Nowadays the competition between businesses in the market is considerably high. Such competition is further encouraged by various product differentiation strategies and the friction between businesses, especially in the marketing process of products and services alike. This is where Intellectual Property Rights come in as a solution.
In general, Intellectual Property Rights (IP Rights) is an exclusive right that adheres to the right holder, thus it gives the holder the distinction to utilize or make use of it in creating or producing the material form object. IP right according to the international organization specializing in intellectual properties, World Intellectual Property Organization (WIPO), is divided into two main categories, Copyright and Industrial Property. Industrial Property is further divided into patent, utility models, industrial design, Trademark, and indication of source or appellation of origin. Adding on to that classification, World Trade Organization (WTO) also includes new plant variety and layout designs of integrated circuits.
Unfortunately in Indonesia, the importance of IP Rights has not yet been truly recognized. Most people have this perception of IP Rights being something only big businesses should pay attention to. Oftentimes, businesses don’t realize that their Trademarks are being duplicated by other businesses or that they have no qualms on duplicating another’s Trademark.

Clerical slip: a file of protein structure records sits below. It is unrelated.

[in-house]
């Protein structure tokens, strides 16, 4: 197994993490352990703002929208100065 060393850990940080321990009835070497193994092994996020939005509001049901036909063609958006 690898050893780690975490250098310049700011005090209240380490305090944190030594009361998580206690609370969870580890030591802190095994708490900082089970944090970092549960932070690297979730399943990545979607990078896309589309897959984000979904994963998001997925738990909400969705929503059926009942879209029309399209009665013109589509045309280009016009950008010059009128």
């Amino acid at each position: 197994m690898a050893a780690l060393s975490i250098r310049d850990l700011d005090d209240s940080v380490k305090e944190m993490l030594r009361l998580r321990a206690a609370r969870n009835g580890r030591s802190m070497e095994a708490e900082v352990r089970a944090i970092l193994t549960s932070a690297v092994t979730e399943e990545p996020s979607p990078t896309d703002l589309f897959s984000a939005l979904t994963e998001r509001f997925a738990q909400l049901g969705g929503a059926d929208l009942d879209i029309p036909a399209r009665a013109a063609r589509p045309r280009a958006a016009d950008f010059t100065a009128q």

Trademark is a kind of IP Right that is synonymous with businesses activities. Trademark, according to Article 1 of Law No. 15 Year 2001 on Trademark is a sign in the form of images, names, words, letters, numbers, collors or a combination of these elements which have distinguishing features and are used in the activity of trading goods and services. From that definition, we can take away an important point on Trademark which is that it is a distinguishing feature and its intended use is for trade activity. Thus Trademark is present as an identifier to distinguish a product from other products, and is used in business activities. With its function as an identifier, Trademarks indirectly guarantees the form and quality of a product, as well as the production value.
Therefore is it becomes clear why Trademarks need to be registered. Unlike Copyrights, Trademarks registration is not a matter of choice, it must be done as it serves essential purposes such as: as a main proof of ownership of right as well as a form of rejection and prevention against identical Trademarks. Hence it is apparent how negligence to register Trademarks will most likely end up in disputes over the Trademarks and consequently cause considerable loss.
Trademarks once registered are kept in the system for 10 years and can then be extended for another 10 years. The process to register a Trademark starts from writing an application letter to the Directorate-General of Intellectual Property or by seeking the help of an Intellectual Property Consultant and have them register the Trademark with Power of Attorney.